jenny c. lares

Things I never want to hear again about race and racism

Orbit: The Asian American Issue
Volume 15:3, Summer 2014

Things I never want to hear again about race and racism

I’m not a racist.  I have a Black friend.
Life is not a United Colors of Benneton ad or the Disney Channel
Where you can fill your life with tokens
Count the number of colors on your fingers
Checking each shade off your list just to prove that you’re not a racist.

Racism doesn’t exist.
I don’t see color.
Why can’t we all just be people?
Because I’m still not treated like one.
Every time I spit words you think I’m just angry
Using the stage to bitch and complain and make a big deal out of nothing because

The past is the past and slavery was abolished a century ago.
We’re equal now.
Yet you attack any progress people of color have made
Co-opting language
Twisting affirmative action
Calling it reverse racism
When there’s no such thing.

But it was just a joke.
That wasn’t funny.

You’re being too sensitive.
No, I’m not.

It wasn’t my intention to offend you.
Fuck your intentions.

Another person of color thought it was funny.  Why don’t you?
You don’t have the right to decide
When I can and cannot be offended.

Must you always think about race?
Yes. Because whiteness made the color of my skin
Mean more than a difference in melanin and geography
Used divine reasons to dominate and rape
Profiled me from the beginning as only a force for manual labor
And I can’t shut it out or turn it off whether I want to or not.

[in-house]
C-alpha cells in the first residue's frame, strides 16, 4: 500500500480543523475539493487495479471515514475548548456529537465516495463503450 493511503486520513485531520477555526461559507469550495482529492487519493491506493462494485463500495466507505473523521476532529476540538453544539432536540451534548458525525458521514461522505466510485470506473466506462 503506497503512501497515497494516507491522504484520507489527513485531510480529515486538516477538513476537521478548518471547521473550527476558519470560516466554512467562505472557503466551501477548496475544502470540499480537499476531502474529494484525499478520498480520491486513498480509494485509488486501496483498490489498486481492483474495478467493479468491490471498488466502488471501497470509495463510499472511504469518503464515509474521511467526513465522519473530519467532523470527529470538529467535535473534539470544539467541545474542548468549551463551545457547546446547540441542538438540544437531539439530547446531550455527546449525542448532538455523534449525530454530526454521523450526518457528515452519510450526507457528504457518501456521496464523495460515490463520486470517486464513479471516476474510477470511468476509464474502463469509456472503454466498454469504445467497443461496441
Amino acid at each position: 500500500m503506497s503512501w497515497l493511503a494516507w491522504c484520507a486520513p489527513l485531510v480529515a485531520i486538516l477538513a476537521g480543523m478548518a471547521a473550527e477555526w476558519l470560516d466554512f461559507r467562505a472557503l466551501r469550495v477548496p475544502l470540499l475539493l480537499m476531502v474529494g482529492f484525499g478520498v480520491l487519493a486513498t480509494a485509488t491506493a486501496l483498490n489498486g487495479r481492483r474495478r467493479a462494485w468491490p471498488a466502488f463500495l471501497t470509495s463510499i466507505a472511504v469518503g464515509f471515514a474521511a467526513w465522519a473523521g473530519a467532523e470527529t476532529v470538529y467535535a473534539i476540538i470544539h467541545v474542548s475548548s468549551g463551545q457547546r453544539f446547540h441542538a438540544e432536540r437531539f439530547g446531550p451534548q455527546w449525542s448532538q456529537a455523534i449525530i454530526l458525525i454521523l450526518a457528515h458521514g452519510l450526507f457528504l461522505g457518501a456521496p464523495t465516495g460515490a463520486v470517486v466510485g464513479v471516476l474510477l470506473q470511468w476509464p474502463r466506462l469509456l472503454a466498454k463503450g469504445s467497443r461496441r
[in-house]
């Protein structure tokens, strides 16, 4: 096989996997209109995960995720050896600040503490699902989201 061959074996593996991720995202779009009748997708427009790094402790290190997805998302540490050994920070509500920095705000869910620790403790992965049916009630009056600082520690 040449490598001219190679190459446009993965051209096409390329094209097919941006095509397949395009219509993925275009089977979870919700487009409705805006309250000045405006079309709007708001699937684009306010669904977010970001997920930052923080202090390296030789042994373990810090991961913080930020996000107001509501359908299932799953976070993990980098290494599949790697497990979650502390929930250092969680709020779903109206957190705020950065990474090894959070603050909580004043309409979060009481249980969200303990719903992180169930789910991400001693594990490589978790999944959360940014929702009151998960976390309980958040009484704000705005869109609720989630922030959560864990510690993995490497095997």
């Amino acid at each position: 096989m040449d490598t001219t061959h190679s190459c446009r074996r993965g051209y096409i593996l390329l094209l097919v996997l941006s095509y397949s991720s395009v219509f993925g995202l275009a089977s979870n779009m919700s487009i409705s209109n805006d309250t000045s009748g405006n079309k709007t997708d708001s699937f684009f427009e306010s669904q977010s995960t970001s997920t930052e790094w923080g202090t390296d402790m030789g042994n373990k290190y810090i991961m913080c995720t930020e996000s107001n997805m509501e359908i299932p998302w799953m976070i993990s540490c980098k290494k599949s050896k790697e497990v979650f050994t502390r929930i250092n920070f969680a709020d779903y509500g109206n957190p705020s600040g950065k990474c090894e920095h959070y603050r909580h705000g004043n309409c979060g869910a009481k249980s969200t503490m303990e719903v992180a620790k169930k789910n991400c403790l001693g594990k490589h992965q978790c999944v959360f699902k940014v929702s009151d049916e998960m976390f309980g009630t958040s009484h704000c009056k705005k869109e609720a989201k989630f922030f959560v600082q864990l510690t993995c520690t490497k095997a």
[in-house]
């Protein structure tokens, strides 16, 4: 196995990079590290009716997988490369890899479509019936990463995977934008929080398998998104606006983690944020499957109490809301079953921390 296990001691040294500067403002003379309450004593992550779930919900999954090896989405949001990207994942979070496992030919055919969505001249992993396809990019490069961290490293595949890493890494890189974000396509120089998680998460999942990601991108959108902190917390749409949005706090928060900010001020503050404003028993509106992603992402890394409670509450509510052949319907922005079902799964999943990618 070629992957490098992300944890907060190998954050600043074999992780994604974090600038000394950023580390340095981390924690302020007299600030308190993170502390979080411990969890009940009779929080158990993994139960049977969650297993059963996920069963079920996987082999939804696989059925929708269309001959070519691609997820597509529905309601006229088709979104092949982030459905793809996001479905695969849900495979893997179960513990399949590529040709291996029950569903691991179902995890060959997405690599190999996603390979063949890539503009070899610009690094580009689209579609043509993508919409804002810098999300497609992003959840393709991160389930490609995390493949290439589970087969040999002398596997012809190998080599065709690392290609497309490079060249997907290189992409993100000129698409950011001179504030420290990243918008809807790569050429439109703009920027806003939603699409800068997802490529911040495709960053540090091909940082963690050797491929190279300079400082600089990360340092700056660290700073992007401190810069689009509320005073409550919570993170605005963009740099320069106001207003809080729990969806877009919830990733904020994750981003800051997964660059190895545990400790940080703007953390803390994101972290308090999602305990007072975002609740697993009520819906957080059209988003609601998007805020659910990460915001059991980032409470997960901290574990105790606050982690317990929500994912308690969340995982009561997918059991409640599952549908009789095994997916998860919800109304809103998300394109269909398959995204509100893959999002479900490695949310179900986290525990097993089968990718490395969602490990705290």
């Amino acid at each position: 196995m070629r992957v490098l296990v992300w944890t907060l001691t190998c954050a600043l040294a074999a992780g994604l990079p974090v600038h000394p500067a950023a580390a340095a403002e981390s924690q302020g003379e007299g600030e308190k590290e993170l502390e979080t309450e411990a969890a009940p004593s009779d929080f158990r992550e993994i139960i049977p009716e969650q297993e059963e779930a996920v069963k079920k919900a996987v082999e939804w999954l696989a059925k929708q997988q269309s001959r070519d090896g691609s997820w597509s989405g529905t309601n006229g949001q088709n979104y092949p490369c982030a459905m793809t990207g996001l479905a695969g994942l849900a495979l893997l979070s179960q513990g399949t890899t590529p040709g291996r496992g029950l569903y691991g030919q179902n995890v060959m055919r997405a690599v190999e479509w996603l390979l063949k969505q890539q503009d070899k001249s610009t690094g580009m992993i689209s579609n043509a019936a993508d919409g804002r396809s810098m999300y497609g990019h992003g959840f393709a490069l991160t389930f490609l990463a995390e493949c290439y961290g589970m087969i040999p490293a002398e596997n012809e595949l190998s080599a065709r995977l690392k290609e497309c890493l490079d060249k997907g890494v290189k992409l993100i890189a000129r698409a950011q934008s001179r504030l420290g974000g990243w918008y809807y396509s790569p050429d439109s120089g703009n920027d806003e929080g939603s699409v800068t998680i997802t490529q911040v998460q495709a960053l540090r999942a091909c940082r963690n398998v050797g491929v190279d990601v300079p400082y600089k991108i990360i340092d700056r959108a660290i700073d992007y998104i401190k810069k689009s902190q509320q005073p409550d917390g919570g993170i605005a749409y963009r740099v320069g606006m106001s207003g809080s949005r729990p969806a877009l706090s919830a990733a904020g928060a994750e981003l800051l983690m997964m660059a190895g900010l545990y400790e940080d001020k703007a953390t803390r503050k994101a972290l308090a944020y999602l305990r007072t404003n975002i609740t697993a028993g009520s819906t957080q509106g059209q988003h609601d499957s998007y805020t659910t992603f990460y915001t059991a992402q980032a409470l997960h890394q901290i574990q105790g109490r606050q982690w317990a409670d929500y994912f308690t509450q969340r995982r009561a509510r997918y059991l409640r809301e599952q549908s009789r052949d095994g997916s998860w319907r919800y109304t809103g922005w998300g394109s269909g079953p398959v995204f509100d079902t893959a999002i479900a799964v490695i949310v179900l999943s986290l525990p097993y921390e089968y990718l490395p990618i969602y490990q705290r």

You’re Asian?  You don’t look Asian.
Asians don’t all look the same, asshole. 

I’ve never experienced racism.
And some never will.

It’s not just a slur thrown at your face, behind your back
An egg smashed against your front door
Cops beating you down with clubs and tasers
Or access to bathrooms, public schools, and water fountains.
It’s the everyday comment.  The everyday assumptions.
Of my inferiority.
Of the inability to do anything beyond what’s been allocated for me.
It’s the lack of brown faces that look like me on television
The lack of names pronounced and spelled like mine in Barnes & Noble bookshelves
It’s the world in which I live
The world I’m trying to navigate.
It’s a game I no longer want to play on your terms.


jenny c. lares was recognized as one of 15 AAPI women fiercely redefining women's leadership by the National Asian Pacific American Women's Forum (NAPAWF) and Angry Asian Man. She is a graduate of the University of Maryland, and was the Founding Executive Director of Sulu DC, an arts organization with a mission of nurturing artistic growth and building connections and community within Asian American and Pacific Islander (AAPI) communities in the DC metro area. A former open mic host at Busboys and Poets, she has featured locally at Artomatic, Mothertongue, and Bloombars, and has performed at the Mellon Auditorium, APIA Spoken Word & Poetry Summits, the Bowery Poetry Club in NYC, and the Asian Arts Initiative in Philadelphia. lares has also performed at Georgetown University, Johns Hopkins University, University of Maryland, Colorado State University, and Rutgers University. Her poems can be found in the anthology, Walang Hiya: literature taking risks toward liberatory practice, Tayo Literary Magazine, The Lantern Review and Bourgeon.